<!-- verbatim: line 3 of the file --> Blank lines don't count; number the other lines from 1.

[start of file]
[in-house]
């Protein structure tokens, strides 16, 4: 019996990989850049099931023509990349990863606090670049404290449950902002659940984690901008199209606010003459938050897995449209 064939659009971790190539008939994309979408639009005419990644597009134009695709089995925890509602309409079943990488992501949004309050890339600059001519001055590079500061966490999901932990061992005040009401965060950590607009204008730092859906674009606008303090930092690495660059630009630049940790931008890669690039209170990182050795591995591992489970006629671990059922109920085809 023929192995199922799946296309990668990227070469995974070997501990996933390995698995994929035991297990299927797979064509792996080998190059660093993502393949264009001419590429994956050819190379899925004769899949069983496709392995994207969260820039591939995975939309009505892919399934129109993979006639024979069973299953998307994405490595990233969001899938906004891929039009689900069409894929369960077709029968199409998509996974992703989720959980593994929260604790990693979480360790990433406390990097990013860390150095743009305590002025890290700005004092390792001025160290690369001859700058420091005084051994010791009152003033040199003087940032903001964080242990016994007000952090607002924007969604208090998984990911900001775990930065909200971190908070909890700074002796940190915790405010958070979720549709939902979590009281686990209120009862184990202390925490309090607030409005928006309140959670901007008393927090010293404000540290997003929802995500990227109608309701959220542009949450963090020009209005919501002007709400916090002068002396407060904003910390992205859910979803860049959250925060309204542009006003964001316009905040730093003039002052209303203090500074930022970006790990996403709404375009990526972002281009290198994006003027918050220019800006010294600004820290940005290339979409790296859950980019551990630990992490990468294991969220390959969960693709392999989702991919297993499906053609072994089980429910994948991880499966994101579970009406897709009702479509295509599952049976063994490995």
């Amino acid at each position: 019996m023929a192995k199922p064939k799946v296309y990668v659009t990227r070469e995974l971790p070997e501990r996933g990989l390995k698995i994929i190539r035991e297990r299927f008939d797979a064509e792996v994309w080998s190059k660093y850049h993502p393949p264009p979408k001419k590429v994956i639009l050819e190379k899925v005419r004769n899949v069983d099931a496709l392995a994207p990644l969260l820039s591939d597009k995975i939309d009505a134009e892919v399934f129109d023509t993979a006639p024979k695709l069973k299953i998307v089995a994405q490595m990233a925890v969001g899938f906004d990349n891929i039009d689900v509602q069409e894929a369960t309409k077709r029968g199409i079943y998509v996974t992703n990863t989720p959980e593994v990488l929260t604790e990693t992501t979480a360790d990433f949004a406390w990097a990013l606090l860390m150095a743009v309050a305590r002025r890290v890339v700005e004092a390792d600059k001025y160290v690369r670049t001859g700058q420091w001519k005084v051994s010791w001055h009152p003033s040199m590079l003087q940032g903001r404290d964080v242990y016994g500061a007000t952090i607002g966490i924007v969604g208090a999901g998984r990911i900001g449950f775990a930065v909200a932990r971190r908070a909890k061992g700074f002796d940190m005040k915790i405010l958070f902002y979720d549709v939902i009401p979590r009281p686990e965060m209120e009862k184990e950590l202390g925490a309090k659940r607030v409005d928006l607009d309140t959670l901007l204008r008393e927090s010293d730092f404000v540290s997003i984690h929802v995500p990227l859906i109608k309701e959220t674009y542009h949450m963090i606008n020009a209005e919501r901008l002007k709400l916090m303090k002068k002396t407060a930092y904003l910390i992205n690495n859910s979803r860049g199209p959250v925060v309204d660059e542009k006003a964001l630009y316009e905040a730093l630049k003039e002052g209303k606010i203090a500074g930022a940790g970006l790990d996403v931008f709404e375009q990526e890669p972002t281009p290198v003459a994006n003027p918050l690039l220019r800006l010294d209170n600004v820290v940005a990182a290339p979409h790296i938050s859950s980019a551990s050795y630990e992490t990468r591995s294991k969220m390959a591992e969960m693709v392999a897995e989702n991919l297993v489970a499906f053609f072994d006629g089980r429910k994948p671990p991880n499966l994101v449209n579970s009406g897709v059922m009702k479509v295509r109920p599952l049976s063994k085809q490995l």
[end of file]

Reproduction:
């Amino acid at each position: 019996m023929a192995k199922p064939k799946v296309y990668v659009t990227r070469e995974l971790p070997e501990r996933g990989l390995k698995i994929i190539r035991e297990r299927f008939d797979a064509e792996v994309w080998s190059k660093y850049h993502p393949p264009p979408k001419k590429v994956i639009l050819e190379k899925v005419r004769n899949v069983d099931a496709l392995a994207p990644l969260l820039s591939d597009k995975i939309d009505a134009e892919v399934f129109d023509t993979a006639p024979k695709l069973k299953i998307v089995a994405q490595m990233a925890v969001g899938f906004d990349n891929i039009d689900v509602q069409e894929a369960t309409k077709r029968g199409i079943y998509v996974t992703n990863t989720p959980e593994v990488l929260t604790e990693t992501t979480a360790d990433f949004a406390w990097a990013l606090l860390m150095a743009v309050a305590r002025r890290v890339v700005e004092a390792d600059k001025y160290v690369r670049t001859g700058q420091w001519k005084v051994s010791w001055h009152p003033s040199m590079l003087q940032g903001r404290d964080v242990y016994g500061a007000t952090i607002g966490i924007v969604g208090a999901g998984r990911i900001g449950f775990a930065v909200a932990r971190r908070a909890k061992g700074f002796d940190m005040k915790i405010l958070f902002y979720d549709v939902i009401p979590r009281p686990e965060m209120e009862k184990e950590l202390g925490a309090k659940r607030v409005d928006l607009d309140t959670l901007l204008r008393e927090s010293d730092f404000v540290s997003i984690h929802v995500p990227l859906i109608k309701e959220t674009y542009h949450m963090i606008n020009a209005e919501r901008l002007k709400l916090m303090k002068k002396t407060a930092y904003l910390i992205n690495n859910s979803r860049g199209p959250v925060v309204d660059e542009k006003a964001l630009y316009e905040a730093l630049k003039e002052g209303k606010i203090a500074g930022a940790g970006l790990d996403v931008f709404e375009q990526e890669p972002t281009p290198v003459a994006n003027p918050l690039l220019r800006l010294d209170n600004v820290v940005a990182a290339p979409h790296i938050s859950s980019a551990s050795y630990e992490t990468r591995s294991k969220m390959a591992e969960m693709v392999a897995e989702n991919l297993v489970a499906f053609f072994d006629g089980r429910k994948p671990p991880n499966l994101v449209n579970s009406g897709v059922m009702k479509v295509r109920p599952l049976s063994k085809q490995l």